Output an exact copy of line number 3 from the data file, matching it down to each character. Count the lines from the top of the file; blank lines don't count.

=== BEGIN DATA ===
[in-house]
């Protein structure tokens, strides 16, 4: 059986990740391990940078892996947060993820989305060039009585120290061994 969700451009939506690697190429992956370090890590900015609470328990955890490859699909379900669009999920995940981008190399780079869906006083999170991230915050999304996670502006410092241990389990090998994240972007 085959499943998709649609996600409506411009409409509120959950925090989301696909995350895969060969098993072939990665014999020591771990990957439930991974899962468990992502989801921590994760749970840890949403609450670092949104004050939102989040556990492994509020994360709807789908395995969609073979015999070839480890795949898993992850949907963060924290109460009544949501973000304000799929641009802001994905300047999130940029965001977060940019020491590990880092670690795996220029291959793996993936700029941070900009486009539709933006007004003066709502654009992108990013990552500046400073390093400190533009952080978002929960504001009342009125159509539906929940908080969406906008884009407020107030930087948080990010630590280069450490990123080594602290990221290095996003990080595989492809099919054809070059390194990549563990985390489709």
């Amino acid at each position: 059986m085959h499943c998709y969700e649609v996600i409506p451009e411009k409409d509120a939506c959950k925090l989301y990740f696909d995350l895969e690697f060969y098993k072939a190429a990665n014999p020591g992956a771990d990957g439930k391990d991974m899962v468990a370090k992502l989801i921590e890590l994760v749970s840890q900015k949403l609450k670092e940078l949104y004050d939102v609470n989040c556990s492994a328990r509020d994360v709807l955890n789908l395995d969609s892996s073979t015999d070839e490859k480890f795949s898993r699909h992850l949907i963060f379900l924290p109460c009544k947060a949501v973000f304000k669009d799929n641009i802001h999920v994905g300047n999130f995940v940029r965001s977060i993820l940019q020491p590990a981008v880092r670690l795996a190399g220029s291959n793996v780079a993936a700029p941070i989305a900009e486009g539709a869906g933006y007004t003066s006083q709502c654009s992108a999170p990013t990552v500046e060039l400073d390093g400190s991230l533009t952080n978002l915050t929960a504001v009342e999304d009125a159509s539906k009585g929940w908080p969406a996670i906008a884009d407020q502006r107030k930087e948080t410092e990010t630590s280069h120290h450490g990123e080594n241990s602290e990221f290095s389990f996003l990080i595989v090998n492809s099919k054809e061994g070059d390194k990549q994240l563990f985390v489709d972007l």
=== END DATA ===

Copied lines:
């Amino acid at each position: 059986m085959h499943c998709y969700e649609v996600i409506p451009e411009k409409d509120a939506c959950k925090l989301y990740f696909d995350l895969e690697f060969y098993k072939a190429a990665n014999p020591g992956a771990d990957g439930k391990d991974m899962v468990a370090k992502l989801i921590e890590l994760v749970s840890q900015k949403l609450k670092e940078l949104y004050d939102v609470n989040c556990s492994a328990r509020d994360v709807l955890n789908l395995d969609s892996s073979t015999d070839e490859k480890f795949s898993r699909h992850l949907i963060f379900l924290p109460c009544k947060a949501v973000f304000k669009d799929n641009i802001h999920v994905g300047n999130f995940v940029r965001s977060i993820l940019q020491p590990a981008v880092r670690l795996a190399g220029s291959n793996v780079a993936a700029p941070i989305a900009e486009g539709a869906g933006y007004t003066s006083q709502c654009s992108a999170p990013t990552v500046e060039l400073d390093g400190s991230l533009t952080n978002l915050t929960a504001v009342e999304d009125a159509s539906k009585g929940w908080p969406a996670i906008a884009d407020q502006r107030k930087e948080t410092e990010t630590s280069h120290h450490g990123e080594n241990s602290e990221f290095s389990f996003l990080i595989v090998n492809s099919k054809e061994g070059d390194k990549q994240l563990f985390v489709d972007l």